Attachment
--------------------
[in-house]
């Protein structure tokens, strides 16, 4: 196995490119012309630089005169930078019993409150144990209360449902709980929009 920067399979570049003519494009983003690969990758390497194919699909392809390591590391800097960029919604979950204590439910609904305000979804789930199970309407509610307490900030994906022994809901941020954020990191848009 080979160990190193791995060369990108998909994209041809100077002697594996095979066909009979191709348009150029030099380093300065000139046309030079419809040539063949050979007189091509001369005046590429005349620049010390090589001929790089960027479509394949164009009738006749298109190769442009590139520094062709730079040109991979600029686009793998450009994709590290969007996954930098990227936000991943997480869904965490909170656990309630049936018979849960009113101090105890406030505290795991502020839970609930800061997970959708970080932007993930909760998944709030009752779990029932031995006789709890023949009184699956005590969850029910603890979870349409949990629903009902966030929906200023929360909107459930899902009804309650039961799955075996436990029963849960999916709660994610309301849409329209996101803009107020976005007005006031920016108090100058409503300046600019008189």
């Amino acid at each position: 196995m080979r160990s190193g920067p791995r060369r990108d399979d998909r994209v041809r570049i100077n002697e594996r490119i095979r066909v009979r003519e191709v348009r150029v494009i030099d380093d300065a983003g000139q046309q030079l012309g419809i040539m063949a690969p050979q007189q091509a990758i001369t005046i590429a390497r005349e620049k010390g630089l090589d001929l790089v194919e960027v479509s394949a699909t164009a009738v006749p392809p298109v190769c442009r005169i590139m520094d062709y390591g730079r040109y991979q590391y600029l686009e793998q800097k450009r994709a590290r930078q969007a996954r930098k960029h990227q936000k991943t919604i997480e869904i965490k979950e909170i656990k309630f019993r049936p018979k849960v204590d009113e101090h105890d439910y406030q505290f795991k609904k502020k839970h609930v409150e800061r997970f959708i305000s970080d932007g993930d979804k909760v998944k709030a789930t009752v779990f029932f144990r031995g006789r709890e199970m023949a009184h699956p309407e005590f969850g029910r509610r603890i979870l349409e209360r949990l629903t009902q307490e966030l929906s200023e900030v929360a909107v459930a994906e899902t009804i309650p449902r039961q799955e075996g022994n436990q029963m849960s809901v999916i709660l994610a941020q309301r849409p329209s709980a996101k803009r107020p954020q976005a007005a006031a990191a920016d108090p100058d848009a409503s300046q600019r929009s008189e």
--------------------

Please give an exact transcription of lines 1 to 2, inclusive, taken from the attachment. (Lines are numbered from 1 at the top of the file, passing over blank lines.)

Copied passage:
[in-house]
């Protein structure tokens, strides 16, 4: 196995490119012309630089005169930078019993409150144990209360449902709980929009 920067399979570049003519494009983003690969990758390497194919699909392809390591590391800097960029919604979950204590439910609904305000979804789930199970309407509610307490900030994906022994809901941020954020990191848009 080979160990190193791995060369990108998909994209041809100077002697594996095979066909009979191709348009150029030099380093300065000139046309030079419809040539063949050979007189091509001369005046590429005349620049010390090589001929790089960027479509394949164009009738006749298109190769442009590139520094062709730079040109991979600029686009793998450009994709590290969007996954930098990227936000991943997480869904965490909170656990309630049936018979849960009113101090105890406030505290795991502020839970609930800061997970959708970080932007993930909760998944709030009752779990029932031995006789709890023949009184699956005590969850029910603890979870349409949990629903009902966030929906200023929360909107459930899902009804309650039961799955075996436990029963849960999916709660994610309301849409329209996101803009107020976005007005006031920016108090100058409503300046600019008189």